(8) |
for Eq. (6), where and
(9) |
for Eq. (7), respectively. By concatenating all these normal vectors, we obtain a matrix as follows:
(10) |
We denote the bases of the orthogonal complement of the subspace spanned by as . Then, the following equation holds:
(11) |
is also called the feasible steepest descendent direction.
At this stage, a natural question arises that how could we determine , which can be formulated as follows.
(12) |
subjecting to
(13) |
where is an arbitrary subset of . Actually, is the smallest subset that satisfying the constraint (13). Otherwise, one can always release a redundant constraint and make larger.
Although the FDM introduced in the previous section has a concise form and rigorous in mathematics, it is seldomly used in large scale practical applications for the sake of its low efficiency. The essential issues that hinder the efficiency can be attributed to:
Directly solving Eq. (12) is an NP hard problem
The number of candidate is , which increases rapidly with respect to . i.e. when the dimension of the design variable is large, the effective constraints on the feasible steepest decedent direction is hard to determine.
The calculation of and Eq. (11) is time and memory-costing
The null space calculation involves matrix decomposition which is extremely inefficient when the scale of the problem is quite large. In addition, the matrix calculation would also be time and memory-costing when large scale problems are encountered.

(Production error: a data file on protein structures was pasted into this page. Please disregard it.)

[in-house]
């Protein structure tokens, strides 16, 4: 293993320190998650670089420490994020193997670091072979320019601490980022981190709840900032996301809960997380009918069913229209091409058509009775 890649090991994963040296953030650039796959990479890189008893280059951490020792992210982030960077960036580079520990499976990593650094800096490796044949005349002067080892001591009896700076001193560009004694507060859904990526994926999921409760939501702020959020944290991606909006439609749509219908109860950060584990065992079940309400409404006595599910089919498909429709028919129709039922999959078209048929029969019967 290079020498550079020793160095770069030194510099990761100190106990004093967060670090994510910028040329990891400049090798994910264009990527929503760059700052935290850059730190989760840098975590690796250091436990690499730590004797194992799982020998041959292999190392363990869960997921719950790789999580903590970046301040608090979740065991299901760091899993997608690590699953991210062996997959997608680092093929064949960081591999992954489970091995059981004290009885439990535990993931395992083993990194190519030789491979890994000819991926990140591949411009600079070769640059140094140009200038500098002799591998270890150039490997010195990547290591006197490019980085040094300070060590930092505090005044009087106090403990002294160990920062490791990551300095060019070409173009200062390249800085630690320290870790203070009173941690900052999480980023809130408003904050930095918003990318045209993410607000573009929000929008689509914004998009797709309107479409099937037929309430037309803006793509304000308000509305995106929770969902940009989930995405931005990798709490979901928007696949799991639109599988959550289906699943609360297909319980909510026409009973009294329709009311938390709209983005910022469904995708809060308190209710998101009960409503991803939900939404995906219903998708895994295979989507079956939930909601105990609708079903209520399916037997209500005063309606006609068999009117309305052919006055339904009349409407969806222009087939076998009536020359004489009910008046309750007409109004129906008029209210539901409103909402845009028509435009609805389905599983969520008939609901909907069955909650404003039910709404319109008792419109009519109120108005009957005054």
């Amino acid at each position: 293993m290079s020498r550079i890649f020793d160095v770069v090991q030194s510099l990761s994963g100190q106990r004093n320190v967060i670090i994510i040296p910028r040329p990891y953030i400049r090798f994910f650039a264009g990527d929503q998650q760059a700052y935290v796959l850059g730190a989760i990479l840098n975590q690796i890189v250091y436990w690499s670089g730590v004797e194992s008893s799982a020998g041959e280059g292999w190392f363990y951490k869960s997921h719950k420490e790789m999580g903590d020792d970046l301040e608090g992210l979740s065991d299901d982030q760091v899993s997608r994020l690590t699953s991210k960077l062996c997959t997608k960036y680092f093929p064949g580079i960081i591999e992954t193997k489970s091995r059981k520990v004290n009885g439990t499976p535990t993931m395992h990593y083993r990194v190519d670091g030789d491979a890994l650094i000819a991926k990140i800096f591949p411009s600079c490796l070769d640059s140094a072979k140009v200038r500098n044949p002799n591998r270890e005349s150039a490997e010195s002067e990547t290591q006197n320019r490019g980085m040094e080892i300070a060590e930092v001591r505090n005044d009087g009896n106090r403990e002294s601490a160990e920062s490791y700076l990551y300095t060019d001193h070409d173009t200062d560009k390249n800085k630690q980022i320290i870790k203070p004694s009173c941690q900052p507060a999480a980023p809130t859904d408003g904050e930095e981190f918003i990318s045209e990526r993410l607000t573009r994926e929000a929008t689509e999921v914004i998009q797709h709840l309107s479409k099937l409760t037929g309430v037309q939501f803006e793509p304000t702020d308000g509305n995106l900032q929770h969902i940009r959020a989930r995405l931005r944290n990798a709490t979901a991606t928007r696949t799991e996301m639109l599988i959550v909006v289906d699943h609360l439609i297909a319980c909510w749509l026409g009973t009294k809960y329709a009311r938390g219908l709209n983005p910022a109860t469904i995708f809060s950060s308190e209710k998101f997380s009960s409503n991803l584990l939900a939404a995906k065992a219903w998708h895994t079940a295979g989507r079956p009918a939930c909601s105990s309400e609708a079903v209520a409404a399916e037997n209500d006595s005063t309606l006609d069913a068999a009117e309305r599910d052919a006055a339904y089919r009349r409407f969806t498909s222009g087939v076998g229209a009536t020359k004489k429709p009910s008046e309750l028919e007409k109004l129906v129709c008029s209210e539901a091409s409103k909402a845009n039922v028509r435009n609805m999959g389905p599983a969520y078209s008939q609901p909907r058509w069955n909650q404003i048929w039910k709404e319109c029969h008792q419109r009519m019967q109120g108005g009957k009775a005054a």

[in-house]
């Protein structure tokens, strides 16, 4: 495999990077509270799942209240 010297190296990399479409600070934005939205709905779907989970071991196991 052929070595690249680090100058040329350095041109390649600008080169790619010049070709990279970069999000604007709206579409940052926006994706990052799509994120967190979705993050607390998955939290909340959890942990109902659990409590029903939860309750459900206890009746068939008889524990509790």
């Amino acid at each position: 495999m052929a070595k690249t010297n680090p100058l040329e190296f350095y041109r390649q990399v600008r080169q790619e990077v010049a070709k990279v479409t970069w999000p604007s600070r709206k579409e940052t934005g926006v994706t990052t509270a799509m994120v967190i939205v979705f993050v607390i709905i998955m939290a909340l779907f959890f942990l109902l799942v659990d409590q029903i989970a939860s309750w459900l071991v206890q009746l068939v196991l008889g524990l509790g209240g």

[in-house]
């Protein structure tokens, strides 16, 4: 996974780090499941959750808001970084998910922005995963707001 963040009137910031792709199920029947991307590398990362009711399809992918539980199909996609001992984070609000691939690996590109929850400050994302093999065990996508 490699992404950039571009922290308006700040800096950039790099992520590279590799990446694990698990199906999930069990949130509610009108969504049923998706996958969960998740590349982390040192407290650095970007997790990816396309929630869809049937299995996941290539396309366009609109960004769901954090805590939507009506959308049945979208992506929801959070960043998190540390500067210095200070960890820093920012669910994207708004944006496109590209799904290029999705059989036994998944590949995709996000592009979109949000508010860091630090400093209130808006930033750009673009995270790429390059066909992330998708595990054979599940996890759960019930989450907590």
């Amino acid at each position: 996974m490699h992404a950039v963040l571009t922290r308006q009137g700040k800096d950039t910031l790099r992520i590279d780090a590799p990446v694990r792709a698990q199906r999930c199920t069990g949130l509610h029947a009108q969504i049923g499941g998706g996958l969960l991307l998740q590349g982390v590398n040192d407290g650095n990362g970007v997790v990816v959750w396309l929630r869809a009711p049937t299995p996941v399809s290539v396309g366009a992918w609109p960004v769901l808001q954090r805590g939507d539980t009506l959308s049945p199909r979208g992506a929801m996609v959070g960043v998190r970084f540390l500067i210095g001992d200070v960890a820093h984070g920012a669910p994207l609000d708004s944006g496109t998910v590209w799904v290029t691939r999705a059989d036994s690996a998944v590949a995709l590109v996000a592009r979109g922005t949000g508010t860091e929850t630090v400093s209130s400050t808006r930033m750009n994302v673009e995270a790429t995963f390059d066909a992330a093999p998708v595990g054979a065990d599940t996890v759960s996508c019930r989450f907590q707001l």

Obtaining the optimal step is inefficient
Suppose the above problems are all addressed, we still have efficiency problems regarding the calculation of , which usually involves 1-D searching. Since we have to calculate the objective function for each iteration, this process is inefficient.
Numerical problems, including split-stepping , zig-zag and numerical imprecision, also reduce the convergence speed
For the first problem, existing methods for solving Eq. (12) are equivalent to solving a linear programming problem using the simplex method Sharma2014DeterminationOF . Thus, it has a polynomial complexity on average. Instead of solving an optimization problem, we directly expand iteratively. As for the second problem, we propose an analytical solution to the null-space projection, since the general form of constraints used in topology optimization is special in mathematics. The details will be demonstrated in the next section.
In this section, the detailed procedure of the HEFDiM is provided. Four essential issues that hinder the efficiency are addressed.
A two-stage iterative strategy is proposed to efficiently determine the effective constraints for gradient projection. We reduce the searching space from to . This is reasonable because an effective constraint on the feasible steepest descendent direction is also effective on . Mathematically, this can be expressed as
(14) |
First, a smaller subset inside of that containing is generated. We set as the initial set and expand iteratively according to Algorithm until the expanded set satisfies the constraint (13).
The iteration is indispensable because even the component of is not conflict with , it may still be an effective constraint con the projection. This situation is illustrated in Fig. 1.